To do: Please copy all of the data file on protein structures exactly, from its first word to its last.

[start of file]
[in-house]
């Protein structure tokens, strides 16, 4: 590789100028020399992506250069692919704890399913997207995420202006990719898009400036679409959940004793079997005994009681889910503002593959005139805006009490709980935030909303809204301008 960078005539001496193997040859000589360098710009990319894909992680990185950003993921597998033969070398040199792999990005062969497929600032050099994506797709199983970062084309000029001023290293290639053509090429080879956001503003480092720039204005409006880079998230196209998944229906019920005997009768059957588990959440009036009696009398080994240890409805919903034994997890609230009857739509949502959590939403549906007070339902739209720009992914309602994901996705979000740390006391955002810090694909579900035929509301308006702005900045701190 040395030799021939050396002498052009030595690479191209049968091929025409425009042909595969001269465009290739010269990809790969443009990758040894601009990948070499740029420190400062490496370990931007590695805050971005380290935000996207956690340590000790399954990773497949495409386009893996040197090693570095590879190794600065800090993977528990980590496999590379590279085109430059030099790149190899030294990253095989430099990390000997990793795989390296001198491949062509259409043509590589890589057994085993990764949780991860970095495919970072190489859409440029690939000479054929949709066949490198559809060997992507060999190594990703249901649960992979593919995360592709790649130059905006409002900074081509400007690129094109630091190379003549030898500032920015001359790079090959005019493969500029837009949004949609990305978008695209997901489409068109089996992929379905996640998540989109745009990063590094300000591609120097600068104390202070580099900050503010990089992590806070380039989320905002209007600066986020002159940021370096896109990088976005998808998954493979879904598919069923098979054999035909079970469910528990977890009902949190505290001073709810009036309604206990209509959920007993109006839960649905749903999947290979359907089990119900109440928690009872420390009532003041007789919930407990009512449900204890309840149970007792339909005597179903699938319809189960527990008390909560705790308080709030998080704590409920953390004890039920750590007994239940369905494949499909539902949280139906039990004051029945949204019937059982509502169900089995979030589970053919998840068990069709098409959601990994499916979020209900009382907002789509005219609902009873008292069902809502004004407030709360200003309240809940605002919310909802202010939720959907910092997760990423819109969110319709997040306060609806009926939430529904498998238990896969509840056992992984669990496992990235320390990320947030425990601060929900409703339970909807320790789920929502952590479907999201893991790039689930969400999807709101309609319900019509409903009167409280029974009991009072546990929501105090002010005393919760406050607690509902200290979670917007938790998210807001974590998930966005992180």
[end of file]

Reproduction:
[in-house]
């Protein structure tokens, strides 16, 4: 590789100028020399992506250069692919704890399913997207995420202006990719898009400036679409959940004793079997005994009681889910503002593959005139805006009490709980935030909303809204301008 960078005539001496193997040859000589360098710009990319894909992680990185950003993921597998033969070398040199792999990005062969497929600032050099994506797709199983970062084309000029001023290293290639053509090429080879956001503003480092720039204005409006880079998230196209998944229906019920005997009768059957588990959440009036009696009398080994240890409805919903034994997890609230009857739509949502959590939403549906007070339902739209720009992914309602994901996705979000740390006391955002810090694909579900035929509301308006702005900045701190 040395030799021939050396002498052009030595690479191209049968091929025409425009042909595969001269465009290739010269990809790969443009990758040894601009990948070499740029420190400062490496370990931007590695805050971005380290935000996207956690340590000790399954990773497949495409386009893996040197090693570095590879190794600065800090993977528990980590496999590379590279085109430059030099790149190899030294990253095989430099990390000997990793795989390296001198491949062509259409043509590589890589057994085993990764949780991860970095495919970072190489859409440029690939000479054929949709066949490198559809060997992507060999190594990703249901649960992979593919995360592709790649130059905006409002900074081509400007690129094109630091190379003549030898500032920015001359790079090959005019493969500029837009949004949609990305978008695209997901489409068109089996992929379905996640998540989109745009990063590094300000591609120097600068104390202070580099900050503010990089992590806070380039989320905002209007600066986020002159940021370096896109990088976005998808998954493979879904598919069923098979054999035909079970469910528990977890009902949190505290001073709810009036309604206990209509959920007993109006839960649905749903999947290979359907089990119900109440928690009872420390009532003041007789919930407990009512449900204890309840149970007792339909005597179903699938319809189960527990008390909560705790308080709030998080704590409920953390004890039920750590007994239940369905494949499909539902949280139906039990004051029945949204019937059982509502169900089995979030589970053919998840068990069709098409959601990994499916979020209900009382907002789509005219609902009873008292069902809502004004407030709360200003309240809940605002919310909802202010939720959907910092997760990423819109969110319709997040306060609806009926939430529904498998238990896969509840056992992984669990496992990235320390990320947030425990601060929900409703339970909807320790789920929502952590479907999201893991790039689930969400999807709101309609319900019509409903009167409280029974009991009072546990929501105090002010005393919760406050607690509902200290979670917007938790998210807001974590998930966005992180």